Transgenic mice were generated by use of the alpha-myosin heavy chain promoter linked to a wild type form of TRB3. Multiple lines of transgenic mice were generated and they were bred into the C57Black genetic background. Transgenic TRB3 mice were subjected to experimental myocardial infarction by placing a suture around the left anterior descending coronary artery.
C. Analysis of Q84R Polymorphism in human blood samples.
lood specimens were processed in compliance with HIPPAA guidelines. Banked blood samples was used to obtain genomic DNA using an extraction kit from Gentra Systems. Pyrosequencing was performed with the PSQ HS96A system with MA v2.0 software.
D. Acute Coronary Syndrome Registry (INFORM Trial)
Patients were prospectively enrolled into a registry of people with acute coronary syndrome (ACS) with either myocardial infarction (n=680) or unstable angina (n=519) after informed written consent was obtained at two hospitals in Kansas City, Missouri. The INFORM Trial enrolled patients between March 1, 2001 and October 31, 2002. Myocardial infarction (MI) was defined by the presence of an elevated troponin level in blood, and by the presence of ST-segment elevation or depression consistent with an MI. Unstable angina was present if the troponin level was normal with new onset of chest pain (class III by the Canadian Cardiovascular Society Classification), recent worsening of chest pain, or greater than 20 minutes of rest chest pain. Patients who had a diagnostic test that excluded significant coronary artery disease (e.g., cardiac catheterization) were removed from the study.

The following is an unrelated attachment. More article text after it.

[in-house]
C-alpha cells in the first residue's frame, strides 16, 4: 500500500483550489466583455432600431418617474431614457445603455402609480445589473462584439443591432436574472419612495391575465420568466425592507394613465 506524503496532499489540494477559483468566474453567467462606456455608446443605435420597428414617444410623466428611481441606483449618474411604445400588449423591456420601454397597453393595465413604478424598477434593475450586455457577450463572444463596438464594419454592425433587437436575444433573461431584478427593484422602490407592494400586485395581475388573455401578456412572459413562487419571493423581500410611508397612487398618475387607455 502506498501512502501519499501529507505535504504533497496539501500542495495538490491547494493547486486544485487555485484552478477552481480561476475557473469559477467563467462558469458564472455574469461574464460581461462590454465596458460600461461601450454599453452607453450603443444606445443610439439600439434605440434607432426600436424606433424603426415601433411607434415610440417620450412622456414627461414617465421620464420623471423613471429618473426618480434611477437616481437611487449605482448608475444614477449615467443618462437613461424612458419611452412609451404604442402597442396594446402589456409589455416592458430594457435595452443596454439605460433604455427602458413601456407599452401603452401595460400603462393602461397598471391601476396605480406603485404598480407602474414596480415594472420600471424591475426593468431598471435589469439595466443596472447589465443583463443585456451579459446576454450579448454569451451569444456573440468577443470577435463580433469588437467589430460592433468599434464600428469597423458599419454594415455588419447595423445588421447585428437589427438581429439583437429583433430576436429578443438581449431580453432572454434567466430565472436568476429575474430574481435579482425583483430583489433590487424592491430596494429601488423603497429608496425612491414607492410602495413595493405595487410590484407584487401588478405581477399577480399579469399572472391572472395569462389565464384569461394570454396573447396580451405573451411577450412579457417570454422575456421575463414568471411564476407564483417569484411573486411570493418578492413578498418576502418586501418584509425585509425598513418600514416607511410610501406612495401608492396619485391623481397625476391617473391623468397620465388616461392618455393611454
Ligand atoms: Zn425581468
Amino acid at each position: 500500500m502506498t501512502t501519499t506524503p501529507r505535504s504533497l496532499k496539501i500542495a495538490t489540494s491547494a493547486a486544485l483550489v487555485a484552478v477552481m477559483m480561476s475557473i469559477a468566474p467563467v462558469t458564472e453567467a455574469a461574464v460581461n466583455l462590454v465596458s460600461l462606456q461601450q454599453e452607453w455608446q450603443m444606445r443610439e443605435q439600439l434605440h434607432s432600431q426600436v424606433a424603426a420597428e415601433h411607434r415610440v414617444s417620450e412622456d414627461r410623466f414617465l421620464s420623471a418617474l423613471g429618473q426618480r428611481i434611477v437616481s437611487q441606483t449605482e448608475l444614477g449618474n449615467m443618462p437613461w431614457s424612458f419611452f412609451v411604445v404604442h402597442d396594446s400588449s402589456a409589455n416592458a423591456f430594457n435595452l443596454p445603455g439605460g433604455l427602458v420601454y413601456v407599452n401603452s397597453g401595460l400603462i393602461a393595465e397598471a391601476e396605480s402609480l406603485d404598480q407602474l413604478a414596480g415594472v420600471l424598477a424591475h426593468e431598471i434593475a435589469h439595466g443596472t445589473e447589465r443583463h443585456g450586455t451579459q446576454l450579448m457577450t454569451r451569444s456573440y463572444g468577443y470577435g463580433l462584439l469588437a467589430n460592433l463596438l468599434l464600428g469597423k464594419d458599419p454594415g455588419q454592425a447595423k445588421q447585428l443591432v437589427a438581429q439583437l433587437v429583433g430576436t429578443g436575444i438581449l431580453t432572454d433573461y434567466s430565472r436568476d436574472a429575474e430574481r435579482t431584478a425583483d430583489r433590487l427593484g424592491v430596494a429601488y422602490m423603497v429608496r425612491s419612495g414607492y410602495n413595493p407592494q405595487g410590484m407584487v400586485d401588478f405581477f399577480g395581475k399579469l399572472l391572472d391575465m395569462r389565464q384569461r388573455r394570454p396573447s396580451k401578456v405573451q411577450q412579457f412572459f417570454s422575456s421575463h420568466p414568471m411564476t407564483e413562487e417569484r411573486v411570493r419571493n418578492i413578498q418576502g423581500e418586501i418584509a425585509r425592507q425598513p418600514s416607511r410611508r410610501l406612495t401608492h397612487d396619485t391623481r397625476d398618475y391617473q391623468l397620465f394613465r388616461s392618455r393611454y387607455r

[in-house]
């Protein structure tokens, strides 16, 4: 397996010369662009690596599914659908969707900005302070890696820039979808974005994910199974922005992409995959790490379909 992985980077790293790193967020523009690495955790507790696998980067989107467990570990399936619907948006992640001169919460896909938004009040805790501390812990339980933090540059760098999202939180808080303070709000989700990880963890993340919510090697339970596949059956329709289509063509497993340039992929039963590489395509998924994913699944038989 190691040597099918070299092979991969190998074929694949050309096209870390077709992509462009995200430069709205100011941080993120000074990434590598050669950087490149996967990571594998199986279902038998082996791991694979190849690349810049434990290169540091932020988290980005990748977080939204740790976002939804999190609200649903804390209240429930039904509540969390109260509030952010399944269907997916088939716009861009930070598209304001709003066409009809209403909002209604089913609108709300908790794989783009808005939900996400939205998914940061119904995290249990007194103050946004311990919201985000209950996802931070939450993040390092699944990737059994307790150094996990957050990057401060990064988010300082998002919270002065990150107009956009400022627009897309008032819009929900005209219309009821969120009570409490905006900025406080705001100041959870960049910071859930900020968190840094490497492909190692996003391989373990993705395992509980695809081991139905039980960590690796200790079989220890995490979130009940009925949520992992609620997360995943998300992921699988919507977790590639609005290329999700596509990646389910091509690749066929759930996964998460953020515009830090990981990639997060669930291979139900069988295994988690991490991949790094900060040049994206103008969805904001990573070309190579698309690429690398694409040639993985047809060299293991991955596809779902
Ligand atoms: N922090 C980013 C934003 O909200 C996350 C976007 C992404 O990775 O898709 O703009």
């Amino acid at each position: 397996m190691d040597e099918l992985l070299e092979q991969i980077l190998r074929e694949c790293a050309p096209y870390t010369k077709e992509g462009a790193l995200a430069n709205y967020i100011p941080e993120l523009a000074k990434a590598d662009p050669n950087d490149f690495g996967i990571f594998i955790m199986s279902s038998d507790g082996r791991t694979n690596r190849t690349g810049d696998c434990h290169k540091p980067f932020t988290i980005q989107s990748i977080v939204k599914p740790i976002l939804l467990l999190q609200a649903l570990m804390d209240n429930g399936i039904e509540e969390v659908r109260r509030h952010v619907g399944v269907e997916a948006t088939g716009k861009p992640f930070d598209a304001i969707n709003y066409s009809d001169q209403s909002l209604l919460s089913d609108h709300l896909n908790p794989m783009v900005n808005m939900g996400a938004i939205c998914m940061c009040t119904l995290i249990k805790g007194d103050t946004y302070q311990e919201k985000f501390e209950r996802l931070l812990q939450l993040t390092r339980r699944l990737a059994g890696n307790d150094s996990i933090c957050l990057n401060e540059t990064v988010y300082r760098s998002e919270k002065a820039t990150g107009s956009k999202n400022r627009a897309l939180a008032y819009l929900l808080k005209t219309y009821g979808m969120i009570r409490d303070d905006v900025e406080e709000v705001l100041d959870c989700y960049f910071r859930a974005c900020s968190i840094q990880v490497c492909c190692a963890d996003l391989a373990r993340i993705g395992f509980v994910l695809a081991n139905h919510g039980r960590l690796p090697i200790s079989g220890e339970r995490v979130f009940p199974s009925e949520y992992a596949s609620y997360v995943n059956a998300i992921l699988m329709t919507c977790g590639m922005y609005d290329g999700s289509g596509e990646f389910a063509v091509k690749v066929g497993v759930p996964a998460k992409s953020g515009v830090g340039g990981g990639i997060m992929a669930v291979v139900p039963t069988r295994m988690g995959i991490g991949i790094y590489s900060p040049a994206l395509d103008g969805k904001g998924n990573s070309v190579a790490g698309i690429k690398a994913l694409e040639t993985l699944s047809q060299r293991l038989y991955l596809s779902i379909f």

Each patient was interviewed to determine health status, the medial record was carefully reviewed, laboratory results were obtained, and drug administration was reviewed. Blood samples were obtained for genetic analysis from every patient after separate written consent was obtained. Blood samples were stored at -80 degrees C for subsequent analysis. Approval from the appropriate institutional review boards was obtained prior to the performance of the study. 735 patients participated in the genetics subsection of the trial.
E. Acute MI Registry (TRIUMPH Trial)
Patients were enrolled into this prospective registry of people with myocardial infarction (MI) after informed written consent was obtained at twenty hospitals throughout the United States. Approval from the appropriate institutional review boards was obtained prior to the initiation of the study. Over 4300 patients were enrolled into this trial as of October 2009. MI was defined by the presence of an elevated troponin level in blood, and by the presence of ST-segment elevation or depression.
Each patient was interviewed to determine health status, the medial record was carefully reviewed, laboratory results were obtained, and drug administration was reviewed. Blood samples were obtained for genetic analysis from every patient after separate written consent was obtained. The clinical outcome for each patient was followed for 5 years after initial presentation with MI.
E. Statistical Analysis of Results
Patient characteristics were summarized and compared stratified by genotype and discharge beta-blocker therapy status. Continuous variables were reported as mean standard deviation and compared using t-tests. Categorical variable was summarized by frequency and percent and compared with chi-square or Fisher’s exact tests.
The primary outcome was time to rehospitalization for cardiac events through 12, 24 and 60 months.
1. Laboratory animal studies of TRB3 function.